I hope you don't mind if I'm the first one to respond in this area. There was an important related discussion on Twitter that I wanted to capture here.
I shared a photo of some buttons that OLA will have available as part of their Super Conference experience. An online acquaintance of mine had a valid question.
My OLA contact responded and an interesting subsequent question arose:
I hope we can address this here. As more schools incorporate aboriginal education, what checks and balances can be put in place so that
- information is accurate?
- beliefs, customs, and traditions are respected?
- educators are not reinforcing old or creating new stereotypes?
- things are made better, not worse?
(What other dot jot notes can I add to this list? What are the dangers of not applying checks and balances? How do schools do this?)
I'm sorry that I'm replying to my own post, but this is a section I'm trying to understand better.
Help me with this, please.
I remember reading on Twitter someone posting that it is not the job of PoC to educate whites on equity, or black history.
I couldn't find the original tweet I read, but I did locate a couple of similar articles:
How does this impact the checks and balances needed for addressing FNMI issues?
I don't want to suggest that we put a student on the spot by asking for their views as a representation of their culture. What I want to know is what the alternatives are - where to we turn so we can vet some ideas before we set them loose on our classes?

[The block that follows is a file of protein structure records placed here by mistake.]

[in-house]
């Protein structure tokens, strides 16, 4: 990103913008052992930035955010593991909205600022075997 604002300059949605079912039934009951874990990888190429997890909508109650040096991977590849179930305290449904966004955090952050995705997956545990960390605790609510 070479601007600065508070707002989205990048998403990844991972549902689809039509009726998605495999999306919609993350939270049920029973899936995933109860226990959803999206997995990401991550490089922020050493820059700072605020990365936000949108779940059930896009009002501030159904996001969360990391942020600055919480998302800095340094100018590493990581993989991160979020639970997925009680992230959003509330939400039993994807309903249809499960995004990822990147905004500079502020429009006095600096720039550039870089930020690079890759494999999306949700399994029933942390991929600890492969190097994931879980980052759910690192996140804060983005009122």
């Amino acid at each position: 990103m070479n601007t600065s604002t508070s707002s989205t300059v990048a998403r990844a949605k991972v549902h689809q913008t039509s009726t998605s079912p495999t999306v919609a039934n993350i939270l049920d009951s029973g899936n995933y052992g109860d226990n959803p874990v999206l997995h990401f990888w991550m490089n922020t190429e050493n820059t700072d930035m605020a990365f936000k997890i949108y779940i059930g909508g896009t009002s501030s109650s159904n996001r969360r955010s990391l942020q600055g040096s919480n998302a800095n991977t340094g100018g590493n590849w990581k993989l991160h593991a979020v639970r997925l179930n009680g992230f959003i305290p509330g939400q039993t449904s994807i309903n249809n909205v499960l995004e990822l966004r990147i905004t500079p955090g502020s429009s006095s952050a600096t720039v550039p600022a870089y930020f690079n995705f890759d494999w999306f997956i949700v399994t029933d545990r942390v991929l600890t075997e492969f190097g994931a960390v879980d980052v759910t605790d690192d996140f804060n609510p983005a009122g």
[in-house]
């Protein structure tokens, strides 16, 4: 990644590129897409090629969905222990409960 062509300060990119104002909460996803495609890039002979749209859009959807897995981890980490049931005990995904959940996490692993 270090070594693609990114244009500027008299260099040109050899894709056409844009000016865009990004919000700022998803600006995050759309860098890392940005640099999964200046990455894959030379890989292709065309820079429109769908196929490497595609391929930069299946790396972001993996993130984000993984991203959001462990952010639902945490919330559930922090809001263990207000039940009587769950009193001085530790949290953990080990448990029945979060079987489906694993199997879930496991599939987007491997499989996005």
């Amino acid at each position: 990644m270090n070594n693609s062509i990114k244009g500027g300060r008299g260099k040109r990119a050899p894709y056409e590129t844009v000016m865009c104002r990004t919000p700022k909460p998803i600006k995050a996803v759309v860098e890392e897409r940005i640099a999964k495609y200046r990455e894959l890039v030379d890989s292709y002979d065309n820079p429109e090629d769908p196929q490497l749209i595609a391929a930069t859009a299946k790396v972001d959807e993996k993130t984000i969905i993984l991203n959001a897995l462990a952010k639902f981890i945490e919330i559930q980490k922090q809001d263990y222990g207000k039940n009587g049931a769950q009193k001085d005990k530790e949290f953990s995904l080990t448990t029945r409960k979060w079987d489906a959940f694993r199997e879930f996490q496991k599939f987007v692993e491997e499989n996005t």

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I would like to put to the group a question I have been considering: how do we bring this discussion of residential schools forward with our youngest learners in Kindergarten classrooms?
I always find picture books, as first graphic texts, are wonderful ways of opening discussions with children.
I recently heard mention of the book When We Were Alone by David Robertson and Julie Alexander Flett but I have not yet read it myself (waiting for a copy). Has anyone seen this or heard anything about it?
Does anyone have any thoughts?
Thanks for offering your own classroom integration question. I will see if I can get my hands on "When We Were Alone" and check with my school's kindergarten teachers and ECEs for their opinions. Are there any others books that you are thinking of trying, or have tried?
Hi Sandra, thanks for raising the point about how we introduce this topic to 4 and 5 year olds. Funnily enough, I was looking for When We Were Alone at the bookshop today. I am a huge fan of the illustrator, Julie Flett. She is a Cree-Metis author and illustrator and has crafted some wonderful picture books that are rich in content and hauntingly beautiful. Her work is culturally relevant and unique as it puts the spotlight on children that are generally absent from mainstream literature. She says that: "I’m making books I would have wanted to see when I was little, that I would have shared with my own son and community." Here is a link to a wonderful interview with Julie Flett that provides some insight into how she approaches her work http://bit.ly/1FshgzO
I would start with picture books and then lead into the discussions that would arise. For example, a read aloud of Julie Flett's dual language Wild Berries would introduce children to the story of Clarence picking blackberries with his grandmother and the importance of this shared experience. Sorry, I think I have gone off topic. If I was in the classroom, I would share certain excerpts of Secret Path with my youngsters and connect it to the Belonging and Contributing frame of the Kindergarten document. What about you?